MOVING TO FRONT FROM TWO DAYS AGO TO ENCOURAGE MORE MORE DISCUSSION
A graduate student in philosophy writes:
I recently was admitted to a PhD program in philosophy after completing an MA. This being the case, I'm, at most, four years removed from the job market. I've been following all of the recent craziness taking place in public university systems (i.e. the closing of the program in Nevada, the attack on public employees in WI, the email fiasco in MI, the Breitbart nonsense at UMSL, and, most recently, the Koch connection at FSU). The PhD program that I committed to is at a private research university though I received offers from three public institutions as well. My question is this: as a future professional philosopher, how big of a role, if any, should a school's affiliation with a state government play in one's decision to apply/accept a job and, to a lesser extent, a spot in a PhD program? It doesn't seem likely that these attacks (mostly from the right) are bound to stop any time soon, and it also seems unlikely that philosophers will be immune to this sort of thing. So, are private university jobs/PhD programs simply, all else equal, more desirable than jobs/programs at public universities, or am I just being reactionary?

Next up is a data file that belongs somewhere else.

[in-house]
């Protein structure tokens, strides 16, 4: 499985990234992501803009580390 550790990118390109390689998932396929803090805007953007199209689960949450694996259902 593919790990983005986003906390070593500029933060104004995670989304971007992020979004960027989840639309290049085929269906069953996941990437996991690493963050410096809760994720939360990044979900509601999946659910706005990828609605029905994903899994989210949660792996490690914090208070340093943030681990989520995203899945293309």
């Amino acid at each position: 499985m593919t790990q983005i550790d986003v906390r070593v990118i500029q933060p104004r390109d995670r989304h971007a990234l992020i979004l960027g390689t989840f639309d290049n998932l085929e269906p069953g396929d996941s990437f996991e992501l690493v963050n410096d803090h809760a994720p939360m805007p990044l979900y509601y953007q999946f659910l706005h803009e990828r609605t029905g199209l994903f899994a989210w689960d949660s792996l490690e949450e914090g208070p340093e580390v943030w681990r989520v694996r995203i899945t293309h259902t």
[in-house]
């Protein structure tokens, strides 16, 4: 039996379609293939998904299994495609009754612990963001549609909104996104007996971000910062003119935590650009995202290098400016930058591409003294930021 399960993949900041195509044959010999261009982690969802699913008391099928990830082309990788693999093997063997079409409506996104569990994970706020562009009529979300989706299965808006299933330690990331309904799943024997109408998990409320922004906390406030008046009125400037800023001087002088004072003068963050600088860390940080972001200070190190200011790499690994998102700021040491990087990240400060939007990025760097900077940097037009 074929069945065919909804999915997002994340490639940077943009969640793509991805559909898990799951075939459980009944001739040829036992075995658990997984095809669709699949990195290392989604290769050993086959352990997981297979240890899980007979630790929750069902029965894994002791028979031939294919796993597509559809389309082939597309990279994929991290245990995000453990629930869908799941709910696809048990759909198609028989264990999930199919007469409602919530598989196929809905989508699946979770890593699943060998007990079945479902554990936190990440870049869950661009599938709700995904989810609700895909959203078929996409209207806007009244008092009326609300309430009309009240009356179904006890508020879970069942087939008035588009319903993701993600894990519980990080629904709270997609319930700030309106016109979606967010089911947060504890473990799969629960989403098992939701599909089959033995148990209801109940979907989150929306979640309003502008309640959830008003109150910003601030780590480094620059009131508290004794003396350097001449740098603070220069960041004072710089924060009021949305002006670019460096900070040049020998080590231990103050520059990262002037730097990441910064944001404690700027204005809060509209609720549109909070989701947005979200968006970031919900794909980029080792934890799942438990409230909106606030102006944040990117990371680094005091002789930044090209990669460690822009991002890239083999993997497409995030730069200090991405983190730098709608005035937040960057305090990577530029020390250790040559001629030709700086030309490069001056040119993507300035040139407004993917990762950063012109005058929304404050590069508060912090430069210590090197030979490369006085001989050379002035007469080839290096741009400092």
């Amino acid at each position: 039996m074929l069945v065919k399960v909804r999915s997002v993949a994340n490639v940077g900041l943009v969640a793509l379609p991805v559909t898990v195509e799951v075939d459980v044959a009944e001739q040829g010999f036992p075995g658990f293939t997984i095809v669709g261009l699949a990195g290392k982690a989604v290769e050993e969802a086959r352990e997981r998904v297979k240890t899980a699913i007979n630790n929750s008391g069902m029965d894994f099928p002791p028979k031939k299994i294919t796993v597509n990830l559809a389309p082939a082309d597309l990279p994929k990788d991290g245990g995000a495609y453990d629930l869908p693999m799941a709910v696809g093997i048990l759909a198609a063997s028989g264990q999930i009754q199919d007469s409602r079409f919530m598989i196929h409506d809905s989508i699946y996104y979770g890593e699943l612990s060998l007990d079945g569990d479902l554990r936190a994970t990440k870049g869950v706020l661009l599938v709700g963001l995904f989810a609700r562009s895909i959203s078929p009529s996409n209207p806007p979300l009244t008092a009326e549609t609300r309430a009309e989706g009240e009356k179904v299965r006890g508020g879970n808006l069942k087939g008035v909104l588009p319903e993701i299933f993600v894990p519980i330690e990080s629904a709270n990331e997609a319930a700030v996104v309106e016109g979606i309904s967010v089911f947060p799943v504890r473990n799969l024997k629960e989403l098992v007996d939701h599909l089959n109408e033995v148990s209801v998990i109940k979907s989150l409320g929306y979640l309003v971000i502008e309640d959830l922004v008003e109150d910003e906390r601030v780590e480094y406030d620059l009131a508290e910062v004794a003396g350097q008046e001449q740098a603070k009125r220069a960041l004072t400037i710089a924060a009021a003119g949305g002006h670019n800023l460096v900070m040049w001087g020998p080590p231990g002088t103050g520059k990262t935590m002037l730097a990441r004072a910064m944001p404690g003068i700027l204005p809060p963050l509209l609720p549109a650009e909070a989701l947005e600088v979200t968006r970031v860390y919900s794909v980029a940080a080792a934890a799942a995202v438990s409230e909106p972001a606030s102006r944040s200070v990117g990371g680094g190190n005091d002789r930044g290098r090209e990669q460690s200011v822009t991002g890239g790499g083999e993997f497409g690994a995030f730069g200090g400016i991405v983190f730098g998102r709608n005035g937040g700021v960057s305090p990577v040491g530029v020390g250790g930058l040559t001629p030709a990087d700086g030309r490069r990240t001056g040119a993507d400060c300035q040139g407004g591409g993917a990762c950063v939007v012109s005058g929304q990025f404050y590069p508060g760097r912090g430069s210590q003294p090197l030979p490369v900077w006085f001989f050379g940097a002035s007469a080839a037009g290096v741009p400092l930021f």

I'll make two brief comments of my own, and then open this for discussion. First, there's no reason for anyone entering a PhD program in philosophy to think they will have much or any choice in the tenure-track job they accept. Second, I see no signs that the "neoliberal" dogma--roughly, private markets are to be preferred to public provision of services--that came to the fore with Reagan's reactionary revolution is abating in the U.S.; in most crucial respects, both Bill Clinton and Barack Obama have remained committed to it, and the Republican Party (think of Paul Ryan) increasingly subscribes to an even more lunatic version. Given that neoliberal ideology is still the Geist of our time, I fear that public universities will continue to fare worse and worse relative to their private peers, as they have over the past 30 years. This may matter less in the choice of PhD programs. And there will, of course, continue to be exceptions, especially for those public universities, like Michigan, that increasingly adopt a private research university model or those, like Rutgers, that have unionized faculties. (The class war being waged by the plutocracy against collective bargaining rights bodes ill, however, for the latter cases.)
As usual, signed comments will be preferred.